Not all hair dye is created equal. What sets one color product apart from the next comes down to the ingredients used. With so many actives out there that can wreak long-term havoc on your hair, scalp, and even your body, it can be difficult to know if you’re causing any damage—and to what extent—until after it’s already been done.
Harmful Yet Hard to Avoid Ingredients
Colorist Cassi Frielich of Frank Cassi Salon in Palm Beach, FL, says there are a handful of harmful ingredients in dye, which can be present in both professional and over-the-counter products, regardless of permanence. They include: PPD (this allows color to bond with the hair shaft), resorcinol, MEA, ammonia, persulfates, parabens, propylene glycol and metals such as nickel. “Some of these ingredients can cause serious problems,” says Frielich. “Resorcinol, is known to be irritating and also interfere with normal hormone production, as do parabens. MEA is damaging to the hair and effaces the cuticle, and propylene glycol can cause dermatitis.”
Go Ammonia- and Peroxide-Free
A lot of the ingredients that cause damage are hard to replicate and replace, like ammonia (which opens the cuticle so hair can accept color) and peroxide (which penetrates into the hair shaft by raising the pH of the hair so it can be lightened), but there are some alternatives that can be used. Colorist and stylist Thomas Heinz of Thomas Heinz New York says, “Some companies use ethanolamine as a replacement for ammonia, but essentially, it does the same thing.” Heinz explains that every time chemicals are processed on hair, the hair’s natural protein and moisture are removed and the hair becomes dry and weak.
Avoid These Really Problematic Ingredients
Heinz adds that there are other damaging chemicals in hair dye that can affect your overall health and aren’t directly responsible for damaging the hair shaft. “Ingredients like PPD, persulfates, resorcinol and 4-ABP can lead to problems like skin irritations and allergic reactions.” For some, it’s an inability to tolerate the specific ingredients, and for others, it comes down to inappropriate use of the product (think overprocessing and incorrect mixing) that can cause issues. “Side effects can be anything from light tingling to more severe problems like itching and burning, allergic reactions, blistering and rashes,” says Heinz.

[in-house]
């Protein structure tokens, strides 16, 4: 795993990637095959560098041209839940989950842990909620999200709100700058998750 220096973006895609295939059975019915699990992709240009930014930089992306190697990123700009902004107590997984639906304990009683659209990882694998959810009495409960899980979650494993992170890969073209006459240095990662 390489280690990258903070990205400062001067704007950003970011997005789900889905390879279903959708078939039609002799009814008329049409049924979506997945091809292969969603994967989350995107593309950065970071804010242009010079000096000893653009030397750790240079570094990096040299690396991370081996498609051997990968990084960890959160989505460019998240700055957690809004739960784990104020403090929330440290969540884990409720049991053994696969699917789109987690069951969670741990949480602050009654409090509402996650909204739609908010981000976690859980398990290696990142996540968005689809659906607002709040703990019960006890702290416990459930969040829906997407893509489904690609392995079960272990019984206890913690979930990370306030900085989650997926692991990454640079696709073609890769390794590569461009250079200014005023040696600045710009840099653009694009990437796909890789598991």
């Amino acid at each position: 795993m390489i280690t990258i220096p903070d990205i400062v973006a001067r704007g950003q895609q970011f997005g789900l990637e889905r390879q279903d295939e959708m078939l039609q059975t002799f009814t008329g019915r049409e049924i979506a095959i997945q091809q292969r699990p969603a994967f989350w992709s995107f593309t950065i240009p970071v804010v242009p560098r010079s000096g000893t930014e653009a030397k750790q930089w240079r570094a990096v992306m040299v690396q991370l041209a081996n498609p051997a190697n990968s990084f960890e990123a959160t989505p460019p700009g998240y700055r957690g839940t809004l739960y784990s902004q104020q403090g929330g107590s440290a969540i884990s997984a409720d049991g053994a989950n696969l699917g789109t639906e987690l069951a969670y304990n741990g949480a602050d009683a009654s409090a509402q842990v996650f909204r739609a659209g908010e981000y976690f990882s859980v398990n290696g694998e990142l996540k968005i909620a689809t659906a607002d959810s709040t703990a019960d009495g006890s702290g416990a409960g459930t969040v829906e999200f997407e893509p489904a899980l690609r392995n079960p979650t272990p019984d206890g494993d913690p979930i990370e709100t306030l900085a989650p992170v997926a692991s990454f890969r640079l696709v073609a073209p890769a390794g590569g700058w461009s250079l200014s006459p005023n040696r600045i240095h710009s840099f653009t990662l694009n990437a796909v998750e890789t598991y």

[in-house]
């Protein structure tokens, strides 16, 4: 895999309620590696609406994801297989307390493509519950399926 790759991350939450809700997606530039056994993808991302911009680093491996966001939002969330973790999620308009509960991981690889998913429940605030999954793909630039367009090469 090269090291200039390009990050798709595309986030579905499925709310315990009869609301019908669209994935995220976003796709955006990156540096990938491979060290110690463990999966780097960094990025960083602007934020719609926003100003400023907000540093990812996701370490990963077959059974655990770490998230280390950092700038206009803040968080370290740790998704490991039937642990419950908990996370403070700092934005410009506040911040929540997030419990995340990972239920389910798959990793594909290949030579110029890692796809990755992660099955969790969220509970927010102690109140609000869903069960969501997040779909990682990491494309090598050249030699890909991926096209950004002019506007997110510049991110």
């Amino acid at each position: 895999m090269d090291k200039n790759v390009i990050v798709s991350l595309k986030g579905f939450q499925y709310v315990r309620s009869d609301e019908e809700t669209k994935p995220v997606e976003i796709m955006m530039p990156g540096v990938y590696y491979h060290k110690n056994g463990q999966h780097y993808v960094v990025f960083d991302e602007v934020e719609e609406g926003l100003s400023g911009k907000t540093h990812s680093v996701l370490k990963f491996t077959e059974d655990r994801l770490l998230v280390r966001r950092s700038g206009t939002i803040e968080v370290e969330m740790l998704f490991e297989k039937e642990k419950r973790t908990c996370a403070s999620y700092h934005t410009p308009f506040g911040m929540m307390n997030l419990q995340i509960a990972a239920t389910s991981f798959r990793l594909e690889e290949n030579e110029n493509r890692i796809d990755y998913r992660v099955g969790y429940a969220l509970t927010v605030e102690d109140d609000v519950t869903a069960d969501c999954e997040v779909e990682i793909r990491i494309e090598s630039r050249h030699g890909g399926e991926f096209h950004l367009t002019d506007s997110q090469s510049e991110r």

If you’re prone to developing rashes, sensitivities or have known allergies to hair dye, it’s best to avoid PPD and resorcinol at all costs—that means you basically have to stick with highlights and lighter shades. “Most non-natural hair lighteners and bleach don’t contain PPD or resorcinol, but do contain high concentrations of persulfates and possibly ammonia,” says Frielich. “The darker the color or heavier the load per tube, the higher the concentration of PPD.” A patch test can help determine if you’ll experience a reaction to color or not.
What Else You Need to Know
You should always know what’s in the color that’s being used and never feel as if you’re left in the dark. “Make sure your colorist is up to date on products in the market and the ingredients in them. Always schedule time for a thorough consultation and patch or strand test, if necessary,” says Frielich. “Protect your hair and scalp from color by not shampooing for a day or two prior and keep your hair as hydrated as possible. If you don’t, the more damaged your hair becomes from coloring and the more likely it is to look dull and snap off.”
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